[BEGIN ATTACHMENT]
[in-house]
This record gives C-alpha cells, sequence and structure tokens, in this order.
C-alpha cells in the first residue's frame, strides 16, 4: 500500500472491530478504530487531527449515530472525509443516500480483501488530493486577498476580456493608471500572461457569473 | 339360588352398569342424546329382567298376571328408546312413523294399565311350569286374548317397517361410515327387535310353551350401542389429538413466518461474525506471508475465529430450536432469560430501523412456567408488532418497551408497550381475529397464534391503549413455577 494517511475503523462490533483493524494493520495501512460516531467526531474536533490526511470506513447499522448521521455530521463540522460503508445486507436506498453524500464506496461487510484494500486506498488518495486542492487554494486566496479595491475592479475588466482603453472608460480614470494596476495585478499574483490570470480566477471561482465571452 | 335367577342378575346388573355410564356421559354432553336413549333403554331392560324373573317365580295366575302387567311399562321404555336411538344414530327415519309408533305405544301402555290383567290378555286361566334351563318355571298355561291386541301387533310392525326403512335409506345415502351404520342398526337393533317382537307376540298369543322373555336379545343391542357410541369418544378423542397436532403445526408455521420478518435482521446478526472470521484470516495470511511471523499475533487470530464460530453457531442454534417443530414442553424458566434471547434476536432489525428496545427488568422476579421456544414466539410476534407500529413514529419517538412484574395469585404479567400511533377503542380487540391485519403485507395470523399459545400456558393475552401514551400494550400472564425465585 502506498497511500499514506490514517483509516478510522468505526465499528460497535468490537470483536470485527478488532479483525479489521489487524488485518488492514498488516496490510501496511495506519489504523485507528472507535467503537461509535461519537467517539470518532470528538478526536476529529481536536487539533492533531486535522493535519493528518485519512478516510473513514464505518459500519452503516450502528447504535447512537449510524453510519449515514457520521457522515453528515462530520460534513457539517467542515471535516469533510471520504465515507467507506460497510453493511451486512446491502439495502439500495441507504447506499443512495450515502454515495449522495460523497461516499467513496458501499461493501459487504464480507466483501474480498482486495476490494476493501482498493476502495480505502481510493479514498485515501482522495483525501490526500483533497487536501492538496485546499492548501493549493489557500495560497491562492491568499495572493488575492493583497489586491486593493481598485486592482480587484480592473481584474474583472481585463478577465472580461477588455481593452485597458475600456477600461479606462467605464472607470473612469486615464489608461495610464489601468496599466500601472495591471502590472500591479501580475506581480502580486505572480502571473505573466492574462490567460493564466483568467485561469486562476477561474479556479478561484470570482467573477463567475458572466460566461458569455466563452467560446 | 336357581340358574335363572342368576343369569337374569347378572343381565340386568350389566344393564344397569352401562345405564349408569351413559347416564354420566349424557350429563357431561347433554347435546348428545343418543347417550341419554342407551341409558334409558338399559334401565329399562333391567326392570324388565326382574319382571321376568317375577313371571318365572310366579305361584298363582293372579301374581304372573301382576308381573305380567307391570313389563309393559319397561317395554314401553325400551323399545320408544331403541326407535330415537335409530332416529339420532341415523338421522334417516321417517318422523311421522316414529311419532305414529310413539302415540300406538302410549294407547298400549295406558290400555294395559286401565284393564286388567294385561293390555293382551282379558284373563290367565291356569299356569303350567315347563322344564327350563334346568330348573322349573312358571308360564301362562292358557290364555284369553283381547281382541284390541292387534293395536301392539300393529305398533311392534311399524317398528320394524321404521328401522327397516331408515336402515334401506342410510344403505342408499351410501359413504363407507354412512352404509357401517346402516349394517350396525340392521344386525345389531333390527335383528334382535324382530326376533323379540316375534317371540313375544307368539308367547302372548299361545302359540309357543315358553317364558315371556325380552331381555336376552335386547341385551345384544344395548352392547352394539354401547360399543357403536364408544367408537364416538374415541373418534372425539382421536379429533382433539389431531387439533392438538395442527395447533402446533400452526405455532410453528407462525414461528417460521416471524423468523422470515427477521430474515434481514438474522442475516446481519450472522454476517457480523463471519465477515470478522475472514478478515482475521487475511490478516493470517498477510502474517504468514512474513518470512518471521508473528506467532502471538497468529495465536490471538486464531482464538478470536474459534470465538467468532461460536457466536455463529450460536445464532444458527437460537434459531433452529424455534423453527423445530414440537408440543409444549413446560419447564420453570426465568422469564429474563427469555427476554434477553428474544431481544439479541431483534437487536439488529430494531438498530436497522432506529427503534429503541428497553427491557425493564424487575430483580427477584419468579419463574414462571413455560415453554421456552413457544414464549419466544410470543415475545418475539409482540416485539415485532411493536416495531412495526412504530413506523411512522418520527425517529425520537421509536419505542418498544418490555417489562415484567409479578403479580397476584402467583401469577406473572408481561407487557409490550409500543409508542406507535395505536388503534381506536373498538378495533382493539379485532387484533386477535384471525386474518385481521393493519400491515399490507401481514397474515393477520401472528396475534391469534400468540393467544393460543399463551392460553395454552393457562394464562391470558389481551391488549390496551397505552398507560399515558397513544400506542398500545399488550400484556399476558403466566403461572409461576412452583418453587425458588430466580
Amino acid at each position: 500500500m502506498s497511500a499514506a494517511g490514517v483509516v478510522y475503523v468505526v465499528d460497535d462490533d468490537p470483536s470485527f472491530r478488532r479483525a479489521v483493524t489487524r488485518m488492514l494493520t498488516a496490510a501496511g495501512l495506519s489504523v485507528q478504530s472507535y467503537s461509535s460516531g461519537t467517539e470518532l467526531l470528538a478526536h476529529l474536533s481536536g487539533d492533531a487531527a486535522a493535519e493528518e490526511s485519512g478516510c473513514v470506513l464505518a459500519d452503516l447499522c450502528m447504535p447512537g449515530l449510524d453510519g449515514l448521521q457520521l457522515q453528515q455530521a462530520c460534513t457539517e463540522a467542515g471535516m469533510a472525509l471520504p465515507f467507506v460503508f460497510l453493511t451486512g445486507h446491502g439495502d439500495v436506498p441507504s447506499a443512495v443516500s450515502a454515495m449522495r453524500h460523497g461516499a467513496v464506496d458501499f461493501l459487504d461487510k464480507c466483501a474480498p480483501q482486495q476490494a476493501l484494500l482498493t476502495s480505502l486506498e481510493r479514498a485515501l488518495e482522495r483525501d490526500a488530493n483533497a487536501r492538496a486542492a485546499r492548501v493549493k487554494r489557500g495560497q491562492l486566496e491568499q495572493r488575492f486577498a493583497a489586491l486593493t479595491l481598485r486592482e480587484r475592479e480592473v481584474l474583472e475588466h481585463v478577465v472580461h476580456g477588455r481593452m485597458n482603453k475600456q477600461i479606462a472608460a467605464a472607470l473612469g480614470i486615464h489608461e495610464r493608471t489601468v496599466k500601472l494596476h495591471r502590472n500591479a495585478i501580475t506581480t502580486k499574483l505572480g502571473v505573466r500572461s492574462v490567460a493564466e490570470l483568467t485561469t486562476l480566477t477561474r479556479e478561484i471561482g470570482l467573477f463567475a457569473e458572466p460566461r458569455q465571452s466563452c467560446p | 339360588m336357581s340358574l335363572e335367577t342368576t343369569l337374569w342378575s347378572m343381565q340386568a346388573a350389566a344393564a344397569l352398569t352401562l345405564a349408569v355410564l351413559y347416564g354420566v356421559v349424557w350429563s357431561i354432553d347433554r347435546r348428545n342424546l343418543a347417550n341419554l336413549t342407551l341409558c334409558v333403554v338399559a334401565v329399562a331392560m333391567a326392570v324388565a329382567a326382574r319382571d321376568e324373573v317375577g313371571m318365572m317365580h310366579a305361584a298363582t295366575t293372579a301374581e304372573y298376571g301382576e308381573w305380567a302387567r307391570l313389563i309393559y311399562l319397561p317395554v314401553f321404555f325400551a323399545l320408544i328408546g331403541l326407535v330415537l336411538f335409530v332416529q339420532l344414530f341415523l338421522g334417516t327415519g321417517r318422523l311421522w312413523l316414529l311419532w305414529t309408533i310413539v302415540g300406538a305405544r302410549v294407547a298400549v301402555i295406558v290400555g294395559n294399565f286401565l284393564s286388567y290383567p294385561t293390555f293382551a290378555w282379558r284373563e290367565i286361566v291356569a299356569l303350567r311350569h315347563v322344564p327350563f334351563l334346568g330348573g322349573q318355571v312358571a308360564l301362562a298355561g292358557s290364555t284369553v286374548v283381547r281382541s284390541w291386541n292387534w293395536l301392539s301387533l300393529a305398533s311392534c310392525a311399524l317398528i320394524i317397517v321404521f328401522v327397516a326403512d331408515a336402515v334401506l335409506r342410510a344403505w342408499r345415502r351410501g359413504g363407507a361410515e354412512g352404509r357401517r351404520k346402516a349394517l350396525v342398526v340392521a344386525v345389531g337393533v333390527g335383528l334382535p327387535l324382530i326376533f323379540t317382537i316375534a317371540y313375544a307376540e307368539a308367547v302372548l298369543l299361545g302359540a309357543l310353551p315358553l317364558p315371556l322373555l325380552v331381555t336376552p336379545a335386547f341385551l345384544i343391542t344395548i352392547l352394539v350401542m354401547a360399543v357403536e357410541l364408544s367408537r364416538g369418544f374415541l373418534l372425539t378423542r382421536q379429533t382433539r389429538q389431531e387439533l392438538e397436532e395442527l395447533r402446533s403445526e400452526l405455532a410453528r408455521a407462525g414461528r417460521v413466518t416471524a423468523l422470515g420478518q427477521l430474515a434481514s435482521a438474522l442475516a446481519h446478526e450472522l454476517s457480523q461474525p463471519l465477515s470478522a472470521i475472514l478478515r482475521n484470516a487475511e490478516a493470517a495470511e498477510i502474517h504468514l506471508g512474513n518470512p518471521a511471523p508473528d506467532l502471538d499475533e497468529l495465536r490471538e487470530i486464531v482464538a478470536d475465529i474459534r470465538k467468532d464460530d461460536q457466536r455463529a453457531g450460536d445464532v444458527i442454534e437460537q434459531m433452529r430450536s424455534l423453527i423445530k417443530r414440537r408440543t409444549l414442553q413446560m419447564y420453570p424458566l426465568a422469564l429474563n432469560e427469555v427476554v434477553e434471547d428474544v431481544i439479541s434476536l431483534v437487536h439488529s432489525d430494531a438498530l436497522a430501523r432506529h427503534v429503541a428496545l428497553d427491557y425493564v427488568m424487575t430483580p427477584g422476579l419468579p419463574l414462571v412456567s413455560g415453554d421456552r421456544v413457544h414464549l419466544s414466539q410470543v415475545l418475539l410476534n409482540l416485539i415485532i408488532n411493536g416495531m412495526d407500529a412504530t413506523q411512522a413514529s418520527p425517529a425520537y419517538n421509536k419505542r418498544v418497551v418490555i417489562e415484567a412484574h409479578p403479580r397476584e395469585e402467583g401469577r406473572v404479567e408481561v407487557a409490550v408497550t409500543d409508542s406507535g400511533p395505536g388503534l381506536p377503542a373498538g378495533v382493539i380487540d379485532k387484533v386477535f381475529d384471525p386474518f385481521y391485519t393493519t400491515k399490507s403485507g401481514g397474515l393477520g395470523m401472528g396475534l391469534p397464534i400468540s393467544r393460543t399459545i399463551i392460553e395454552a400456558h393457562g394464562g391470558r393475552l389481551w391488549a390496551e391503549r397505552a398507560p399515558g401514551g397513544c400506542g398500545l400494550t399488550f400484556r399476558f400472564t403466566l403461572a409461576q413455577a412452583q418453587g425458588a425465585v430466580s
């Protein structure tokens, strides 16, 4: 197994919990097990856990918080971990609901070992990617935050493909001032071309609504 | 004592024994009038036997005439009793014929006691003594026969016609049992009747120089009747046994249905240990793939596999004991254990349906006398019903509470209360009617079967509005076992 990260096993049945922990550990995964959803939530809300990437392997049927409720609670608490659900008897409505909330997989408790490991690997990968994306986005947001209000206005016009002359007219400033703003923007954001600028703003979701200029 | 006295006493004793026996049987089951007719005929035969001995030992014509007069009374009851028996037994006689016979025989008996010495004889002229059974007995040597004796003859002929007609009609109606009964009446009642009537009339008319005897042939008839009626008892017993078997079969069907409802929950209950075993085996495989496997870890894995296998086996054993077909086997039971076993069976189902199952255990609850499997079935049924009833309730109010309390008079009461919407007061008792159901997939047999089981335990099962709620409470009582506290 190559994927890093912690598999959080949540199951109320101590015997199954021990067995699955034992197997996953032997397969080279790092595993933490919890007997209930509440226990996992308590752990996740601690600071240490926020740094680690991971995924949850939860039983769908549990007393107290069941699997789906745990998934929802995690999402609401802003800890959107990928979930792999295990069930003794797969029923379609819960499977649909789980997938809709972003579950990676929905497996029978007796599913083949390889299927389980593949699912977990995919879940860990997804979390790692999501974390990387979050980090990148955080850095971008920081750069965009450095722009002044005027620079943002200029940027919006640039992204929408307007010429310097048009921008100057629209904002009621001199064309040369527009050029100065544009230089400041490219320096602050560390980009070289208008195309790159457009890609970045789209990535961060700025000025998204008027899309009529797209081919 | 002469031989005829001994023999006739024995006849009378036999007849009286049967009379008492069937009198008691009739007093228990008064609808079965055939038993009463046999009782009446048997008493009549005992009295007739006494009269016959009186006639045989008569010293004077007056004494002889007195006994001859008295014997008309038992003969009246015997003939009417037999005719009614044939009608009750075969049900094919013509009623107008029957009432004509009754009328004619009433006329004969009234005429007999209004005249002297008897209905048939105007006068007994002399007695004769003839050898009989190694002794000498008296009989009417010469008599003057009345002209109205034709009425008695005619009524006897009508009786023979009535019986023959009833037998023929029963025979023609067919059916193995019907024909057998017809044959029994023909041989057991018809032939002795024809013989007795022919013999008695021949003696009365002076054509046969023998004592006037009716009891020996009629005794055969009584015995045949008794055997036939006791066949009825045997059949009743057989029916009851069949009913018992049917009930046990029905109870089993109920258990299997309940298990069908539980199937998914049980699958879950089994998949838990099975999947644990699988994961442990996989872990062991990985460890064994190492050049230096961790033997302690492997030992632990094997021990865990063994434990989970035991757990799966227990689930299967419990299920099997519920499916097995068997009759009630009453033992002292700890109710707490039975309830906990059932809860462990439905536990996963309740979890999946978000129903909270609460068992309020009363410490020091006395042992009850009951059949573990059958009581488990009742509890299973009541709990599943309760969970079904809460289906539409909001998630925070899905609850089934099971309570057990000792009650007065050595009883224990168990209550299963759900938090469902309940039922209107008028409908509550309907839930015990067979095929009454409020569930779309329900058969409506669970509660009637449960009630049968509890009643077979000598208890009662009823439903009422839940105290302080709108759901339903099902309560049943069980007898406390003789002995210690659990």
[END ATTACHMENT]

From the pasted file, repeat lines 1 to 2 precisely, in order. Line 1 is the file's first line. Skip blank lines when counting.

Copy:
[in-house]
This record gives C-alpha cells, sequence and structure tokens, in this order.